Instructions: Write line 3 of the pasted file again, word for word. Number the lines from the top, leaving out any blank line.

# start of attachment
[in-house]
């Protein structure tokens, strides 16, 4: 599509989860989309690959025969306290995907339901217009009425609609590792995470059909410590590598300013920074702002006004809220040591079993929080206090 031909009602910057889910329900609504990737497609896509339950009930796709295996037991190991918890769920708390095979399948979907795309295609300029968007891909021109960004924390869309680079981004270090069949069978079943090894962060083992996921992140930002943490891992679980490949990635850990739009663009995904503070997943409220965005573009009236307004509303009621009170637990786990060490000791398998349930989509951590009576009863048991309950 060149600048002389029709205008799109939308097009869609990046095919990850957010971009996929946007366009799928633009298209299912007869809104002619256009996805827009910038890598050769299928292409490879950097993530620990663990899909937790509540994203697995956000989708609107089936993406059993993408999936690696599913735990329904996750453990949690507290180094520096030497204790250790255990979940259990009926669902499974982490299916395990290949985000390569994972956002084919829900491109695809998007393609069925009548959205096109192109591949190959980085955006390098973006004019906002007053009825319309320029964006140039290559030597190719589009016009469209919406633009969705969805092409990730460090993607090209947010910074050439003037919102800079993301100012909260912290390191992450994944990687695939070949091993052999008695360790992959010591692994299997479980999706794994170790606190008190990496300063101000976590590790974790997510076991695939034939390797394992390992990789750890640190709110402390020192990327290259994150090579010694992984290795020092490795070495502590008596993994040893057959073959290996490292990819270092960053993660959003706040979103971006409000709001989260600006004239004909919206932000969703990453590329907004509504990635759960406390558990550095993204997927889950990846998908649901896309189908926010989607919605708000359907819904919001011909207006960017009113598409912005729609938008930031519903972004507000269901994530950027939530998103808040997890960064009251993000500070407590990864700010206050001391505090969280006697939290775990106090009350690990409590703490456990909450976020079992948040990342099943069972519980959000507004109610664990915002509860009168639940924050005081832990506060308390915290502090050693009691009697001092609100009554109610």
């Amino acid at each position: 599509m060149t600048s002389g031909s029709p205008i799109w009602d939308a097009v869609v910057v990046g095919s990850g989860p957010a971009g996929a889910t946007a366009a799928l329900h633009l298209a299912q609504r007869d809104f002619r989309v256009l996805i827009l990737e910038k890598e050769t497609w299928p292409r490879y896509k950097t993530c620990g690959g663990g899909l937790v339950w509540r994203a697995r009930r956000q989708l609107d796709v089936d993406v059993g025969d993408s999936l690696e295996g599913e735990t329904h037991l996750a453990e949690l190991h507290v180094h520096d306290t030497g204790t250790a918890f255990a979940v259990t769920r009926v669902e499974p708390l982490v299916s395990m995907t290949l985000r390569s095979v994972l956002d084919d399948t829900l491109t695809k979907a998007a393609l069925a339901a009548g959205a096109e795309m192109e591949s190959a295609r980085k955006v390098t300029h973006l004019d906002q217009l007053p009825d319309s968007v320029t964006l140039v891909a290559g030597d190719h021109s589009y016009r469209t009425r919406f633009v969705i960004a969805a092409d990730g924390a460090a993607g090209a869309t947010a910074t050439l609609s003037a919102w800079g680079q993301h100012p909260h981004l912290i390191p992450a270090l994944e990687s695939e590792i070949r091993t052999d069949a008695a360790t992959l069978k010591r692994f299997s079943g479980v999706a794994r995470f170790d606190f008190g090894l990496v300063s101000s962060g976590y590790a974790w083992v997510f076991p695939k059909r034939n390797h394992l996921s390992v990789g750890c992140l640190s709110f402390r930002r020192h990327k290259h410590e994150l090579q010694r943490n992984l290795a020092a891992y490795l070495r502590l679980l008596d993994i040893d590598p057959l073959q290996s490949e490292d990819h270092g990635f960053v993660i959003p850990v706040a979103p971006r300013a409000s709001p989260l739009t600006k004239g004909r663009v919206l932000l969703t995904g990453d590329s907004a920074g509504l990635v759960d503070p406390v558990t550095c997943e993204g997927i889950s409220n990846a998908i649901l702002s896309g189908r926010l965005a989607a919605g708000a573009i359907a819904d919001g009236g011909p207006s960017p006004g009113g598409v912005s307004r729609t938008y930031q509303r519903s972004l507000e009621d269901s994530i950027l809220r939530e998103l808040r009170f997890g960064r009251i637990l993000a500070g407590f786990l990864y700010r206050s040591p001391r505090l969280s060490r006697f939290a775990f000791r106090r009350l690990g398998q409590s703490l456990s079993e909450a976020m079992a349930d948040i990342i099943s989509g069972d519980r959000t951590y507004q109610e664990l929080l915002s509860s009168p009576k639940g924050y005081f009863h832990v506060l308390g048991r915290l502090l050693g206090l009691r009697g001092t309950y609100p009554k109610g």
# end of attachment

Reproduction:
């Amino acid at each position: 599509m060149t600048s002389g031909s029709p205008i799109w009602d939308a097009v869609v910057v990046g095919s990850g989860p957010a971009g996929a889910t946007a366009a799928l329900h633009l298209a299912q609504r007869d809104f002619r989309v256009l996805i827009l990737e910038k890598e050769t497609w299928p292409r490879y896509k950097t993530c620990g690959g663990g899909l937790v339950w509540r994203a697995r009930r956000q989708l609107d796709v089936d993406v059993g025969d993408s999936l690696e295996g599913e735990t329904h037991l996750a453990e949690l190991h507290v180094h520096d306290t030497g204790t250790a918890f255990a979940v259990t769920r009926v669902e499974p708390l982490v299916s395990m995907t290949l985000r390569s095979v994972l956002d084919d399948t829900l491109t695809k979907a998007a393609l069925a339901a009548g959205a096109e795309m192109e591949s190959a295609r980085k955006v390098t300029h973006l004019d906002q217009l007053p009825d319309s968007v320029t964006l140039v891909a290559g030597d190719h021109s589009y016009r469209t009425r919406f633009v969705i960004a969805a092409d990730g924390a460090a993607g090209a869309t947010a910074t050439l609609s003037a919102w800079g680079q993301h100012p909260h981004l912290i390191p992450a270090l994944e990687s695939e590792i070949r091993t052999d069949a008695a360790t992959l069978k010591r692994f299997s079943g479980v999706a794994r995470f170790d606190f008190g090894l990496v300063s101000s962060g976590y590790a974790w083992v997510f076991p695939k059909r034939n390797h394992l996921s390992v990789g750890c992140l640190s709110f402390r930002r020192h990327k290259h410590e994150l090579q010694r943490n992984l290795a020092a891992y490795l070495r502590l679980l008596d993994i040893d590598p057959l073959q290996s490949e490292d990819h270092g990635f960053v993660i959003p850990v706040a979103p971006r300013a409000s709001p989260l739009t600006k004239g004909r663009v919206l932000l969703t995904g990453d590329s907004a920074g509504l990635v759960d503070p406390v558990t550095c997943e993204g997927i889950s409220n990846a998908i649901l702002s896309g189908r926010l965005a989607a919605g708000a573009i359907a819904d919001g009236g011909p207006s960017p006004g009113g598409v912005s307004r729609t938008y930031q509303r519903s972004l507000e009621d269901s994530i950027l809220r939530e998103l808040r009170f997890g960064r009251i637990l993000a500070g407590f786990l990864y700010r206050s040591p001391r505090l969280s060490r006697f939290a775990f000791r106090r009350l690990g398998q409590s703490l456990s079993e909450a976020m079992a349930d948040i990342i099943s989509g069972d519980r959000t951590y507004q109610e664990l929080l915002s509860s009168p009576k639940g924050y005081f009863h832990v506060l308390g048991r915290l502090l050693g206090l009691r009697g001092t309950y609100p009554k109610g």